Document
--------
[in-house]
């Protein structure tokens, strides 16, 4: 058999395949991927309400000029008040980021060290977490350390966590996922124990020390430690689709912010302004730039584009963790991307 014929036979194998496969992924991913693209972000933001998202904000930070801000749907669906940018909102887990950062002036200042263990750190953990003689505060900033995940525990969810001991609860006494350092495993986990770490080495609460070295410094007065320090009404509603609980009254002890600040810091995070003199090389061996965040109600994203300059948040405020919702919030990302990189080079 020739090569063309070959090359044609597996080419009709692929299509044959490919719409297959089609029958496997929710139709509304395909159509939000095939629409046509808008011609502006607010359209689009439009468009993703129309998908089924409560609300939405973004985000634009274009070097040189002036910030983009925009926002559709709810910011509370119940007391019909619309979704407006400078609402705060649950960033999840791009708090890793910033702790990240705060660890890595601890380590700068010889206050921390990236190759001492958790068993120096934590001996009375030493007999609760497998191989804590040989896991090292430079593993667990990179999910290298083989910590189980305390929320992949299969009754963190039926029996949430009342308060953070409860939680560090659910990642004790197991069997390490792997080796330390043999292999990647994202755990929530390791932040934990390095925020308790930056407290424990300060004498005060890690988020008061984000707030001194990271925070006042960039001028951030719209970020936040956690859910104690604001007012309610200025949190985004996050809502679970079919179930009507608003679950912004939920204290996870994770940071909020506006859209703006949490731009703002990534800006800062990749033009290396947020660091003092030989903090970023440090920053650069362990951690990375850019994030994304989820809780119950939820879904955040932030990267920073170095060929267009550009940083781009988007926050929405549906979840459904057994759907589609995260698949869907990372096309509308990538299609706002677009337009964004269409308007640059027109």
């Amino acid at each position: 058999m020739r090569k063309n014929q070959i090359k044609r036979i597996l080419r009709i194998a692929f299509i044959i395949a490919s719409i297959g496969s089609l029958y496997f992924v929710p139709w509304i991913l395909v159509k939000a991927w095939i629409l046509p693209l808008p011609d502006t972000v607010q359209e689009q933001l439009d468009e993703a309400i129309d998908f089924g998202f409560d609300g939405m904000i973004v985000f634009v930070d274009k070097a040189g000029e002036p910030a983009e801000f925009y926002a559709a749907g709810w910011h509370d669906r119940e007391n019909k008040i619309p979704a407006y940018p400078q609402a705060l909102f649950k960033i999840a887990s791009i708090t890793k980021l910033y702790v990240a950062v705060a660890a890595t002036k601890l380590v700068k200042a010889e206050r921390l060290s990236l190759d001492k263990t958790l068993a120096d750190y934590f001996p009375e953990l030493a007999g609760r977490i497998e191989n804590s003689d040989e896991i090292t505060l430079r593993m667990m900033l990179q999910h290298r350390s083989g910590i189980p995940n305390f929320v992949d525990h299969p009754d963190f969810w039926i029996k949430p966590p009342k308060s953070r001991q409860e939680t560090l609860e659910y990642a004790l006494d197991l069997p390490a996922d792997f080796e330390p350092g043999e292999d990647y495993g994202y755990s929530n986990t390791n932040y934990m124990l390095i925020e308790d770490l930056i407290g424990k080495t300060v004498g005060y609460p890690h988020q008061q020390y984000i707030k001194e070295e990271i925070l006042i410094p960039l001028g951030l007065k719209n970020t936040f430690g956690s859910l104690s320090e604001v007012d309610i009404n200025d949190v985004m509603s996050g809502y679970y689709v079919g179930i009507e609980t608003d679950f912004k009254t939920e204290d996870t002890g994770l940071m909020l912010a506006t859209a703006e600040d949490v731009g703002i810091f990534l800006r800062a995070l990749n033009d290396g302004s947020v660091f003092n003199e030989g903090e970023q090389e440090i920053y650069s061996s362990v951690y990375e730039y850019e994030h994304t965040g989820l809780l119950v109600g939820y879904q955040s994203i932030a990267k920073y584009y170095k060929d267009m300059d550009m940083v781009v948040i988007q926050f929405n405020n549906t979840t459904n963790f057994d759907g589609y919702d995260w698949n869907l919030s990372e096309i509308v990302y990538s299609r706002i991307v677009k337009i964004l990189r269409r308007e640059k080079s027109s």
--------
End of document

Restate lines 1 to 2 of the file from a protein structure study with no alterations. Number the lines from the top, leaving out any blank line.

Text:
[in-house]
């Protein structure tokens, strides 16, 4: 058999395949991927309400000029008040980021060290977490350390966590996922124990020390430690689709912010302004730039584009963790991307 014929036979194998496969992924991913693209972000933001998202904000930070801000749907669906940018909102887990950062002036200042263990750190953990003689505060900033995940525990969810001991609860006494350092495993986990770490080495609460070295410094007065320090009404509603609980009254002890600040810091995070003199090389061996965040109600994203300059948040405020919702919030990302990189080079 020739090569063309070959090359044609597996080419009709692929299509044959490919719409297959089609029958496997929710139709509304395909159509939000095939629409046509808008011609502006607010359209689009439009468009993703129309998908089924409560609300939405973004985000634009274009070097040189002036910030983009925009926002559709709810910011509370119940007391019909619309979704407006400078609402705060649950960033999840791009708090890793910033702790990240705060660890890595601890380590700068010889206050921390990236190759001492958790068993120096934590001996009375030493007999609760497998191989804590040989896991090292430079593993667990990179999910290298083989910590189980305390929320992949299969009754963190039926029996949430009342308060953070409860939680560090659910990642004790197991069997390490792997080796330390043999292999990647994202755990929530390791932040934990390095925020308790930056407290424990300060004498005060890690988020008061984000707030001194990271925070006042960039001028951030719209970020936040956690859910104690604001007012309610200025949190985004996050809502679970079919179930009507608003679950912004939920204290996870994770940071909020506006859209703006949490731009703002990534800006800062990749033009290396947020660091003092030989903090970023440090920053650069362990951690990375850019994030994304989820809780119950939820879904955040932030990267920073170095060929267009550009940083781009988007926050929405549906979840459904057994759907589609995260698949869907990372096309509308990538299609706002677009337009964004269409308007640059027109």